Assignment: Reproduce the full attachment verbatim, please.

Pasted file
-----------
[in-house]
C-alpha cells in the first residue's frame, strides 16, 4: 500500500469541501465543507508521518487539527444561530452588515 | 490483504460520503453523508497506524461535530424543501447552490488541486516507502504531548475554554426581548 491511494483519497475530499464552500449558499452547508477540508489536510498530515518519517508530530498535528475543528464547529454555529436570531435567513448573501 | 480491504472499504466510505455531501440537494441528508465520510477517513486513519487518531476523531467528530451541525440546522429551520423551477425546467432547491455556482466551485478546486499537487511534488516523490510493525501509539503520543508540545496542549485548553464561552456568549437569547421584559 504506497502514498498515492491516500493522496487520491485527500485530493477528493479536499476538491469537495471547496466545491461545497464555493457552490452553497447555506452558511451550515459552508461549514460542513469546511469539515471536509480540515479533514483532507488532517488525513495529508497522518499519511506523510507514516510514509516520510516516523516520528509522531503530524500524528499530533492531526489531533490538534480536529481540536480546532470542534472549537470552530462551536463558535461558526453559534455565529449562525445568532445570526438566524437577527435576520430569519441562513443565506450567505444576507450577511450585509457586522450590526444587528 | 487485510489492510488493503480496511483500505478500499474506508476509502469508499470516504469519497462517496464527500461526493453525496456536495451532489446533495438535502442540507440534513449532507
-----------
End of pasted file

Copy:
[in-house]
C-alpha cells in the first residue's frame, strides 16, 4: 500500500469541501465543507508521518487539527444561530452588515 | 490483504460520503453523508497506524461535530424543501447552490488541486516507502504531548475554554426581548 491511494483519497475530499464552500449558499452547508477540508489536510498530515518519517508530530498535528475543528464547529454555529436570531435567513448573501 | 480491504472499504466510505455531501440537494441528508465520510477517513486513519487518531476523531467528530451541525440546522429551520423551477425546467432547491455556482466551485478546486499537487511534488516523490510493525501509539503520543508540545496542549485548553464561552456568549437569547421584559 504506497502514498498515492491516500493522496487520491485527500485530493477528493479536499476538491469537495471547496466545491461545497464555493457552490452553497447555506452558511451550515459552508461549514460542513469546511469539515471536509480540515479533514483532507488532517488525513495529508497522518499519511506523510507514516510514509516520510516516523516520528509522531503530524500524528499530533492531526489531533490538534480536529481540536480546532470542534472549537470552530462551536463558535461558526453559534455565529449562525445568532445570526438566524437577527435576520430569519441562513443565506450567505444576507450577511450585509457586522450590526444587528 | 487485510489492510488493503480496511483500505478500499474506508476509502469508499470516504469519497462517496464527500461526493453525496456536495451532489446533495438535502442540507440534513449532507